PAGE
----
The conference is supposed to address the question which kind of research in the natural sciences is suitable to promoting technological progress. This question concerns the impact of fundamental research and application-oriented research in generating practically useful research outcome. Such research may proceed either in a theory-guided way or by addressing concrete practical problems. On the first option, broad epistemic research is most likely to produce progress on practically significant problems, while in the latter framework, higher-level theories are assumed to be unable to account for the details of experience and the burden of explanation is expected to be borne by unfounded approximations, auxiliary assumptions and corrections. The corresponding research heuristics suggests meeting practical challenges by conducting targeted, narrowly focused research. The history of science contains examples for both these claims. Such examples were discussed at the conference. The aim was to explore their historical impact and to seek to understand the historical case-studies philosophically in a more coherent way. The topic was addressed in a Chinese-German framework. The question which research heuristics can be expected to be practically useful is particularly urgent in present-day China. Moreover, historical parallels exist between the German situation in the later nineteenth century and the situation China faces today.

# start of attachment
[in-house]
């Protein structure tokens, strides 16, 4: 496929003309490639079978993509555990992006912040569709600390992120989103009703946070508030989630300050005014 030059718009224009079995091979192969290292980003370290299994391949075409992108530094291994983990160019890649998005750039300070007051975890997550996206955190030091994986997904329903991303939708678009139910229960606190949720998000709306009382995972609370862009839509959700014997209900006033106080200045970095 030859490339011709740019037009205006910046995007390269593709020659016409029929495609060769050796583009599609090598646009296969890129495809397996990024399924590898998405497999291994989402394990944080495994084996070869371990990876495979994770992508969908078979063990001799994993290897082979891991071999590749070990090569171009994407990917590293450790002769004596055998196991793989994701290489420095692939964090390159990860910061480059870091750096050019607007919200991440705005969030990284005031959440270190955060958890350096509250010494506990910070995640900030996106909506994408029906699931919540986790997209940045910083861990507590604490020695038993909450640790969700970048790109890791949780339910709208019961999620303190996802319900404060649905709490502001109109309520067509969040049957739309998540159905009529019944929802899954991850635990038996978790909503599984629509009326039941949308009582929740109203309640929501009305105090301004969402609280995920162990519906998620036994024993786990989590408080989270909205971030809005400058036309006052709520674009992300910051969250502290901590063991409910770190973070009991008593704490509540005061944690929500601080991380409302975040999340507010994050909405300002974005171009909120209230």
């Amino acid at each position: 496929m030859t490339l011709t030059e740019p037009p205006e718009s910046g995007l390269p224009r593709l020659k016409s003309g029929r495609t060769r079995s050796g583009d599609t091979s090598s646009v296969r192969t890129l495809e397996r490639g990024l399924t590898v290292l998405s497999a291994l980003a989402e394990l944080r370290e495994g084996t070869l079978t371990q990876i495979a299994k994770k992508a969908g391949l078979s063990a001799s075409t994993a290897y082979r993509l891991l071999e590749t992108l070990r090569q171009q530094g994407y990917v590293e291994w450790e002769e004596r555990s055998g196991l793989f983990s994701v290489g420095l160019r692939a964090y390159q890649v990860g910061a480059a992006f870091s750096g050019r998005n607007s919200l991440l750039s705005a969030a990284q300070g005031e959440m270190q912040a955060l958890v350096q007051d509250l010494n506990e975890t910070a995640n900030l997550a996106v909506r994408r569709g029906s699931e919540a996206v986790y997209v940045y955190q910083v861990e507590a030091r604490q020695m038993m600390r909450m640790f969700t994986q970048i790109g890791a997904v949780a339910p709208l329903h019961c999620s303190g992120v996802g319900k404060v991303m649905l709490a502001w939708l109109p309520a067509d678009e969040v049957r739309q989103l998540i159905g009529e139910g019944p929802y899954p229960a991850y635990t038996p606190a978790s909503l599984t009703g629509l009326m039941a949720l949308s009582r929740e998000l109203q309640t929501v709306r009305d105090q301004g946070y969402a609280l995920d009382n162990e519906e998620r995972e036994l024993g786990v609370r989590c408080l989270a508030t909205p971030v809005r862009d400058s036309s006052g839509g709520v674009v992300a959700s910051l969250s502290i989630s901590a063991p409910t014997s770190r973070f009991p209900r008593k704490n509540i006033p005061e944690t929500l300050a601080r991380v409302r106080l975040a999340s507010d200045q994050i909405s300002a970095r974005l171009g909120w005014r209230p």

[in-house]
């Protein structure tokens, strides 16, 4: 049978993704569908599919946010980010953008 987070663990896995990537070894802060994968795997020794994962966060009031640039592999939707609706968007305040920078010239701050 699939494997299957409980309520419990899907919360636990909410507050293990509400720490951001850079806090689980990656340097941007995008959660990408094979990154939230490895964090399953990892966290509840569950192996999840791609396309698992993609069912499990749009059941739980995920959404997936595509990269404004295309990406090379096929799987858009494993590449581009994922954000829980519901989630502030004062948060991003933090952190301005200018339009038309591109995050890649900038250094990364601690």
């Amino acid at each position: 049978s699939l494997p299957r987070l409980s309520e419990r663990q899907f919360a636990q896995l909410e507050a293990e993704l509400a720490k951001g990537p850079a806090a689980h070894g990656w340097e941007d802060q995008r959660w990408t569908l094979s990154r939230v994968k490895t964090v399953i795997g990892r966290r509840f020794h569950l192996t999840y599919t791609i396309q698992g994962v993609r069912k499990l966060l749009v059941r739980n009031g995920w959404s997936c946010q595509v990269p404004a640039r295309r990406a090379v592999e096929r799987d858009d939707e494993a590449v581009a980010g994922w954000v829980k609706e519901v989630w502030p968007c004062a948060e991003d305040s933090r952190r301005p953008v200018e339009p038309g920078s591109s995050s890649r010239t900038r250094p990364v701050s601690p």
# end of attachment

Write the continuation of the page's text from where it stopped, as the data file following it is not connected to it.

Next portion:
Anke Büter (Hannover, GER), Sumei Cheng (Shanghai, CHN), Michael Eckert (München GER), Zaiqing Fang (Peking, CHN), Xiaonan Hong (Dalian City, CHN), Paul Hoyningen-Huene (Hannover, GER), Xiaotao Liu (Shanghai, CHN), Alfred Nordmann (Darmstadt, GER), Wolfgang Pietsch (München, GER), Friedrich Steinle (Berlin, GER), Bufan Wang (Shanghai, CHN), Qian Wang (Dalian City, CHN), Tianen Wang (Shanghai, CHN), Torsten Wilholt (Hannover, GER), Liyun Zhou (Shanghai, CHN), Huijuan Zhou (Peking, CHN)